Where we were, is not where we are now, and not where we are going. Due to the demand from the public to look better, be faster, and charge less; along with the pressure of consolidation, the auto business is a completely different environment than what we have encountered in the past. Dealerships today are multifaceted, high-velocity, high-capital, low-margin organizations that are both emotionally and financially demanding.
Gone are the days of “mom-and-pop” running the store in their local community. Today, day-to-day operations require highly motivated, talented employees who are sought after by competitors and other opportunities. The competitive pressures of manufacturers and the advent of technology have converted a low-investment and forgiving business into a highly competitive, capital-intensive business with little room for error.
Historically, the car business has provided immense opportunity to dealers with career opportunities for immediate and extended family. Although the changing environment creates demands for finding the right people or increasing net worth, if you can adapt to change, the business can continue to create exciting opportunities along with impressive financial rewards.
However, any endeavor of significant value, such as innovation, planning for the continuation of success, deals with change that will challenge you, your successors, and key managers. The move from a mainly “mom-and-pop” environment to ‘bigger business’ makes us ask the question, can you predict where the industry is going? Will autonomous cars drive you out of business? Will the sales process become automated? Will corporates continue consolidation? Will the advent of online sales make the brick-and-mortar dealership obsolete? This is just a short list of the many unknowns, as you know, aggressive tech entrepreneurs and their innovations are changing the landscape of not only how dealers sell, but how to operate day to day.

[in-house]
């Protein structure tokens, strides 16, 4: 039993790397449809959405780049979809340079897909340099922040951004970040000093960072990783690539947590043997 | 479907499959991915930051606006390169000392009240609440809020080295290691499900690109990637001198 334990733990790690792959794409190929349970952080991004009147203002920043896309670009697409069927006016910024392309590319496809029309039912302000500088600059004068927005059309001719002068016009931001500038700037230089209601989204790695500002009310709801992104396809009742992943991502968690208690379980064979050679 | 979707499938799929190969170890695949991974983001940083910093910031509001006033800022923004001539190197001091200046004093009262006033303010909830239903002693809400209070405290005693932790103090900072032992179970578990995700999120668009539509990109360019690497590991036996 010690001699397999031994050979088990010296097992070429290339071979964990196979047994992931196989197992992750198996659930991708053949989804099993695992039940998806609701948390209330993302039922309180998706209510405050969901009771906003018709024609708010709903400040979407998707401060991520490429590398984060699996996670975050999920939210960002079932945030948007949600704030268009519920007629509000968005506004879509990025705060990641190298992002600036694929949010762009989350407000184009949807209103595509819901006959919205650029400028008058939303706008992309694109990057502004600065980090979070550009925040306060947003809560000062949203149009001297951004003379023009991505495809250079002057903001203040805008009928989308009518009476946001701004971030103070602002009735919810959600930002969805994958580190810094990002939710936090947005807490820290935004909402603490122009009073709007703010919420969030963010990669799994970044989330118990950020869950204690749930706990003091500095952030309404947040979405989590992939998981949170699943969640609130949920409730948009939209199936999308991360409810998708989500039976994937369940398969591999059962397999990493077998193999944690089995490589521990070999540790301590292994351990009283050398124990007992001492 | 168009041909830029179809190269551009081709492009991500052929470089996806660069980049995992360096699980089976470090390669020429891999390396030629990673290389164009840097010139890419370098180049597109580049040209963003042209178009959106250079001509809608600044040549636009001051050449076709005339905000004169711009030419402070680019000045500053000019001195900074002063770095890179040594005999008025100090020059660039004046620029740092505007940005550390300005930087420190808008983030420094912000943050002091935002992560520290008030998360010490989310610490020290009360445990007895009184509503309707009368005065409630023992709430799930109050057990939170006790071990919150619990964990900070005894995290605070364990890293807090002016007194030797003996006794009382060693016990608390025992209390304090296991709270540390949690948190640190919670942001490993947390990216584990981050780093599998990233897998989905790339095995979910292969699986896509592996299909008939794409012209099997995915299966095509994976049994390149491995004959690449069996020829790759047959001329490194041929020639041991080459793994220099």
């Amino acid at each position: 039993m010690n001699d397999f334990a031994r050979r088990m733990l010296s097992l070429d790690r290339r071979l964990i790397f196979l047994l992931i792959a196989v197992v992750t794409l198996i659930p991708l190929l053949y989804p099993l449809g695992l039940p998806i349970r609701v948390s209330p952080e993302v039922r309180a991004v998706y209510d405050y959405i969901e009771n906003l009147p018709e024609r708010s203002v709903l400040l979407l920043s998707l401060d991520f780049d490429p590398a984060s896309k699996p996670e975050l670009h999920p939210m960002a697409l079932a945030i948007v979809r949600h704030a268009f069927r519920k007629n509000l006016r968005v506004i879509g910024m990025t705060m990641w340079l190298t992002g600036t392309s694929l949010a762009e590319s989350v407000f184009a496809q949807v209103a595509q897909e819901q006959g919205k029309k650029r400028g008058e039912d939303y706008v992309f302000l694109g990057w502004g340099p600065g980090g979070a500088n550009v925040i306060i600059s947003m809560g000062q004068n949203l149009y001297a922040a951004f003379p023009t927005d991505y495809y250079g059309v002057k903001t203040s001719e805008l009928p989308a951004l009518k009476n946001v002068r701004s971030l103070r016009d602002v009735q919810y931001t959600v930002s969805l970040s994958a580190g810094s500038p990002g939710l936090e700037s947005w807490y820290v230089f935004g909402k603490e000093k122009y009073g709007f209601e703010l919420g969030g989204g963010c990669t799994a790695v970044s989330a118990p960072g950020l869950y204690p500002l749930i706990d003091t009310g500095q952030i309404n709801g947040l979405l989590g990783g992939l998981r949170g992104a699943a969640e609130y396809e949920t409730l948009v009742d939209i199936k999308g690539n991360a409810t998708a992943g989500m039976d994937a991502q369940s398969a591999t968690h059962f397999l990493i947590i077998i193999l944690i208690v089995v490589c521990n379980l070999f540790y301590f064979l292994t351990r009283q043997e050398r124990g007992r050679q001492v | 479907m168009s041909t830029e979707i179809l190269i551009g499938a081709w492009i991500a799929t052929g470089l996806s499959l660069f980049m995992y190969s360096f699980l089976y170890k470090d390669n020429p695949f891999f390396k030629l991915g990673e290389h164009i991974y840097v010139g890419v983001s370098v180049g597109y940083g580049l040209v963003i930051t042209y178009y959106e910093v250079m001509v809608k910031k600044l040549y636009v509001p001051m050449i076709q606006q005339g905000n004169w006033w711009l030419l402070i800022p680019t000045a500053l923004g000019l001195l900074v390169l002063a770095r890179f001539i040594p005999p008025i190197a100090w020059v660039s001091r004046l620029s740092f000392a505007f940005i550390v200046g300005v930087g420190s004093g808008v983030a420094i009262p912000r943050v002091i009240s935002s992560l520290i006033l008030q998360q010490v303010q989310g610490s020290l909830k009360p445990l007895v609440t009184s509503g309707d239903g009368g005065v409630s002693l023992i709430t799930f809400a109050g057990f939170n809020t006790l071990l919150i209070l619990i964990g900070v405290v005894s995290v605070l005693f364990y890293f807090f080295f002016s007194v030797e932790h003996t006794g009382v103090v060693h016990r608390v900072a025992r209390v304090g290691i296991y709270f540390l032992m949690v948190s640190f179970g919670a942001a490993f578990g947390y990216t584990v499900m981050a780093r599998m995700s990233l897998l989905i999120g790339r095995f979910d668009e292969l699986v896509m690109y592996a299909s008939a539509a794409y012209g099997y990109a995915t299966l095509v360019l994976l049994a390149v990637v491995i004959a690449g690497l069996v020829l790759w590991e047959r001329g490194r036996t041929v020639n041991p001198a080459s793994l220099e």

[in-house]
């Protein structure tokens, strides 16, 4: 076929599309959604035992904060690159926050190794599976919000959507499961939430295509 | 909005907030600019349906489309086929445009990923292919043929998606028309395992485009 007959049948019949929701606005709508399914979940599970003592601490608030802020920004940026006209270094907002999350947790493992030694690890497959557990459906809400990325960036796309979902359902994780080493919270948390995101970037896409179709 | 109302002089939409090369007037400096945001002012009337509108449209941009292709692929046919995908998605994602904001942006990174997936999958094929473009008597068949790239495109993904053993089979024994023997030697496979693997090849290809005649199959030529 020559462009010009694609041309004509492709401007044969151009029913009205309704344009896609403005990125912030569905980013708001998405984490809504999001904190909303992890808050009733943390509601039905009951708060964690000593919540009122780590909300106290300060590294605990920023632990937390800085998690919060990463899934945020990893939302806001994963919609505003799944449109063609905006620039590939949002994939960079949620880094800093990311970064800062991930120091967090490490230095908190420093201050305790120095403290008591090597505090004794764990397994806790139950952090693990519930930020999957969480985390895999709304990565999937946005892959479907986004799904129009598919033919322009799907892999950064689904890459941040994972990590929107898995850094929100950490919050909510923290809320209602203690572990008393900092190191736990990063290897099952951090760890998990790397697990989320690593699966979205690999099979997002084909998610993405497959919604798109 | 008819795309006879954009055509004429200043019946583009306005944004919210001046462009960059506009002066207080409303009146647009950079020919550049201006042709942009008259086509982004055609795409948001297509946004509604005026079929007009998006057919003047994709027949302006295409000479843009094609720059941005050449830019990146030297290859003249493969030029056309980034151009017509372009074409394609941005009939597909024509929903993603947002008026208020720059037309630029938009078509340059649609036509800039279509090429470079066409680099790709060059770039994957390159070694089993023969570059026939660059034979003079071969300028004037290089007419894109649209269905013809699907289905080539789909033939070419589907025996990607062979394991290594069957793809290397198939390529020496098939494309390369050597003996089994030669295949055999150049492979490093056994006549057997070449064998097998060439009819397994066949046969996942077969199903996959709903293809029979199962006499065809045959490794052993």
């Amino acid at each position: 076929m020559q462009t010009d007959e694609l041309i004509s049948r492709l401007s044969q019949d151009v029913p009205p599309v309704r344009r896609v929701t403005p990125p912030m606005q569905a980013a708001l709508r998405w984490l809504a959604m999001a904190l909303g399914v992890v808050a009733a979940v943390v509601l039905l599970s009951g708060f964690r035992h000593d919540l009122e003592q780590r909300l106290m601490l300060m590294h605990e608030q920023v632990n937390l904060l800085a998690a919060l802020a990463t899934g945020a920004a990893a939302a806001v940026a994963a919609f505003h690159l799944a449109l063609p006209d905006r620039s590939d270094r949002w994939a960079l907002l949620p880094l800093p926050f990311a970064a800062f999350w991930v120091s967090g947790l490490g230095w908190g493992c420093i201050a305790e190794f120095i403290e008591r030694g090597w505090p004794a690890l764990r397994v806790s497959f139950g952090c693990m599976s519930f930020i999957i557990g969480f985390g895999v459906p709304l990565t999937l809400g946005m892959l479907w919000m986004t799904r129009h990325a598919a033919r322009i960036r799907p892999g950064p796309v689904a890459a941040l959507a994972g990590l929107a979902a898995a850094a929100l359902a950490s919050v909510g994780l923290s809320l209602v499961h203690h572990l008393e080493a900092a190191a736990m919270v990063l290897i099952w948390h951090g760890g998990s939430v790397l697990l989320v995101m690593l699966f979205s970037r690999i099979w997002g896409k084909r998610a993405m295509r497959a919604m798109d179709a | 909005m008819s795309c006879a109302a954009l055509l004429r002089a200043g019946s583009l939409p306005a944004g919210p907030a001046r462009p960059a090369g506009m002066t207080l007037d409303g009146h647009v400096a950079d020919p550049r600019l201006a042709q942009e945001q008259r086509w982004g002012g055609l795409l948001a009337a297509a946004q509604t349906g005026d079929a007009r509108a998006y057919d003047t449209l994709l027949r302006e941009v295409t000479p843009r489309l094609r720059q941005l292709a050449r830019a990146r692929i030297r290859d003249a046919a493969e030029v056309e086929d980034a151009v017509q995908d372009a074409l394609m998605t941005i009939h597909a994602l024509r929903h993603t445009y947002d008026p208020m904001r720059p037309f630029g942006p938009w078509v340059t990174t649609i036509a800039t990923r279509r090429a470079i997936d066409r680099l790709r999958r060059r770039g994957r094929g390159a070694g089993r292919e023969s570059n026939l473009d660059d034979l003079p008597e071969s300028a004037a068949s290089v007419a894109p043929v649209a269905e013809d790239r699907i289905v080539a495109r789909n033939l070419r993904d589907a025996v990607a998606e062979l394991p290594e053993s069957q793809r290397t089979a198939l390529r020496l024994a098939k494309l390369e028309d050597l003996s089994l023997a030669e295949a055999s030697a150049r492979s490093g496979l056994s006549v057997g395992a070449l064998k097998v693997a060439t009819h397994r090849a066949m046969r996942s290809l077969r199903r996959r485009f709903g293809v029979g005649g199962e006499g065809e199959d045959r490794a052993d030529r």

Furthermore, because we know the industry is changing at a rapid pace, what do we need to be teaching our successors? Is it vital they learn the various departments or is it more important for them to be focusing on what changes could impact your current model and seek innovative ways to help your business adapt? Will desk managers be relevant? What will the role of F&I managers become in five to 10 years as technology improves and margins decrease? How should we structure our facilities if more sales are happening online? Should we structure our teams and compensation models differently?
The question becomes, is teaching the ways of the past is more important than instilling the creativity needed to innovate and adapt for the challenges of the future? As you determine which is more important, you must be willing to address the fact that change is coming. As individuals and a unified organization, you must be willing to innovate and adapt.
The following are steps to ensure you’re tackling the ‘when, why and how-to’ adapt big questions:
- Discuss and develop performance criteria and expectations for the organization and managers to help you determine when it’s time to seriously consider innovation or adaption when margins become unbearable. Without an understanding of how you operate and your performance non-negotiables, how will you know the current model is no longer working and it is time to get creative?